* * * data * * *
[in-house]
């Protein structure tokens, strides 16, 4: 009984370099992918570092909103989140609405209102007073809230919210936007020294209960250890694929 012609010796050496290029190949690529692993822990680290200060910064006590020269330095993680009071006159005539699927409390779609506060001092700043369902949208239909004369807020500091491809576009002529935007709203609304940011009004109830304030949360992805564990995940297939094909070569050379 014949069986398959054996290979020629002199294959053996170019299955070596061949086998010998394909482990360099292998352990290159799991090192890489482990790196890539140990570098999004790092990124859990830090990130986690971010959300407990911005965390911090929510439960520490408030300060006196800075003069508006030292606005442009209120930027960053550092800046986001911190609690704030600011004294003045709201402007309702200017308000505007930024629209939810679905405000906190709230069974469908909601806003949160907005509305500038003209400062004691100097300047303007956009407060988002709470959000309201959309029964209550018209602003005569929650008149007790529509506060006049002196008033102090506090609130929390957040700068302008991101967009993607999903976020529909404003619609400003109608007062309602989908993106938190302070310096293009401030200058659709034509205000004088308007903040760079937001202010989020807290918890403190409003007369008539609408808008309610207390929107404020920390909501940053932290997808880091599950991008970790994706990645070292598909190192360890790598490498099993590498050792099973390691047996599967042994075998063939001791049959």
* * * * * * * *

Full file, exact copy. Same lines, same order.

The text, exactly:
[in-house]
């Protein structure tokens, strides 16, 4: 009984370099992918570092909103989140609405209102007073809230919210936007020294209960250890694929 012609010796050496290029190949690529692993822990680290200060910064006590020269330095993680009071006159005539699927409390779609506060001092700043369902949208239909004369807020500091491809576009002529935007709203609304940011009004109830304030949360992805564990995940297939094909070569050379 014949069986398959054996290979020629002199294959053996170019299955070596061949086998010998394909482990360099292998352990290159799991090192890489482990790196890539140990570098999004790092990124859990830090990130986690971010959300407990911005965390911090929510439960520490408030300060006196800075003069508006030292606005442009209120930027960053550092800046986001911190609690704030600011004294003045709201402007309702200017308000505007930024629209939810679905405000906190709230069974469908909601806003949160907005509305500038003209400062004691100097300047303007956009407060988002709470959000309201959309029964209550018209602003005569929650008149007790529509506060006049002196008033102090506090609130929390957040700068302008991101967009993607999903976020529909404003619609400003109608007062309602989908993106938190302070310096293009401030200058659709034509205000004088308007903040760079937001202010989020807290918890403190409003007369008539609408808008309610207390929107404020920390909501940053932290997808880091599950991008970790994706990645070292598909190192360890790598490498099993590498050792099973390691047996599967042994075998063939001791049959």